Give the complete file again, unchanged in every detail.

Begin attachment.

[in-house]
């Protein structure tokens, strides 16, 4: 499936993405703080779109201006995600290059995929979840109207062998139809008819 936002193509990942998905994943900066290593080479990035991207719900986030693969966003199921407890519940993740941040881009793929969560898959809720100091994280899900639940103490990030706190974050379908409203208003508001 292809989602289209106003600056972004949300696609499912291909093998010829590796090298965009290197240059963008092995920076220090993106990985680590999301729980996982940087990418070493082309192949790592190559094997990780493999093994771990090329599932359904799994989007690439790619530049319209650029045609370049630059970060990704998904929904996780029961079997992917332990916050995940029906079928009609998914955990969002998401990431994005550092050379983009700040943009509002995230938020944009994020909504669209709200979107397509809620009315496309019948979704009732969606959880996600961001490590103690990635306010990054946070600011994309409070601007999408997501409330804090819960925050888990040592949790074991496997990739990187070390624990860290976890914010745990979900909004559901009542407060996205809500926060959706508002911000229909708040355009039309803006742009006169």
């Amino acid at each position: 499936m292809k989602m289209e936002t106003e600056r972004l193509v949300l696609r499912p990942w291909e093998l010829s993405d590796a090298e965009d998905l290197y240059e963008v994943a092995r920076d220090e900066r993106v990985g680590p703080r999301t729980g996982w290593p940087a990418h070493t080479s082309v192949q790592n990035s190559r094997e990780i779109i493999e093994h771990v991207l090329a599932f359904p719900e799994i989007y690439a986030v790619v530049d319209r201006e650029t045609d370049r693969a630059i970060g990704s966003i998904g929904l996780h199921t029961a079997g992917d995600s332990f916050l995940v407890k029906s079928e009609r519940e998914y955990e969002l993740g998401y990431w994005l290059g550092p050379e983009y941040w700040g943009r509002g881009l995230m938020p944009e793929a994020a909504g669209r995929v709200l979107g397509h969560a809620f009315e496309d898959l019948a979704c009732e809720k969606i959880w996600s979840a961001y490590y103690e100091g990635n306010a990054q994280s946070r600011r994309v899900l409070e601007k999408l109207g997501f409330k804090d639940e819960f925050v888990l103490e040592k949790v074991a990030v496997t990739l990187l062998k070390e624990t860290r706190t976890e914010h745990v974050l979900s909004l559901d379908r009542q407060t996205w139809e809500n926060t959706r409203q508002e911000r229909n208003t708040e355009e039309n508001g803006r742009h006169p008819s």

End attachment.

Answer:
[in-house]
């Protein structure tokens, strides 16, 4: 499936993405703080779109201006995600290059995929979840109207062998139809008819 936002193509990942998905994943900066290593080479990035991207719900986030693969966003199921407890519940993740941040881009793929969560898959809720100091994280899900639940103490990030706190974050379908409203208003508001 292809989602289209106003600056972004949300696609499912291909093998010829590796090298965009290197240059963008092995920076220090993106990985680590999301729980996982940087990418070493082309192949790592190559094997990780493999093994771990090329599932359904799994989007690439790619530049319209650029045609370049630059970060990704998904929904996780029961079997992917332990916050995940029906079928009609998914955990969002998401990431994005550092050379983009700040943009509002995230938020944009994020909504669209709200979107397509809620009315496309019948979704009732969606959880996600961001490590103690990635306010990054946070600011994309409070601007999408997501409330804090819960925050888990040592949790074991496997990739990187070390624990860290976890914010745990979900909004559901009542407060996205809500926060959706508002911000229909708040355009039309803006742009006169």
């Amino acid at each position: 499936m292809k989602m289209e936002t106003e600056r972004l193509v949300l696609r499912p990942w291909e093998l010829s993405d590796a090298e965009d998905l290197y240059e963008v994943a092995r920076d220090e900066r993106v990985g680590p703080r999301t729980g996982w290593p940087a990418h070493t080479s082309v192949q790592n990035s190559r094997e990780i779109i493999e093994h771990v991207l090329a599932f359904p719900e799994i989007y690439a986030v790619v530049d319209r201006e650029t045609d370049r693969a630059i970060g990704s966003i998904g929904l996780h199921t029961a079997g992917d995600s332990f916050l995940v407890k029906s079928e009609r519940e998914y955990e969002l993740g998401y990431w994005l290059g550092p050379e983009y941040w700040g943009r509002g881009l995230m938020p944009e793929a994020a909504g669209r995929v709200l979107g397509h969560a809620f009315e496309d898959l019948a979704c009732e809720k969606i959880w996600s979840a961001y490590y103690e100091g990635n306010a990054q994280s946070r600011r994309v899900l409070e601007k999408l109207g997501f409330k804090d639940e819960f925050v888990l103490e040592k949790v074991a990030v496997t990739l990187l062998k070390e624990t860290r706190t976890e914010h745990v974050l979900s909004l559901d379908r009542q407060t996205w139809e809500n926060t959706r409203q508002e911000r229909n208003t708040e355009e039309n508001g803006r742009h006169p008819s």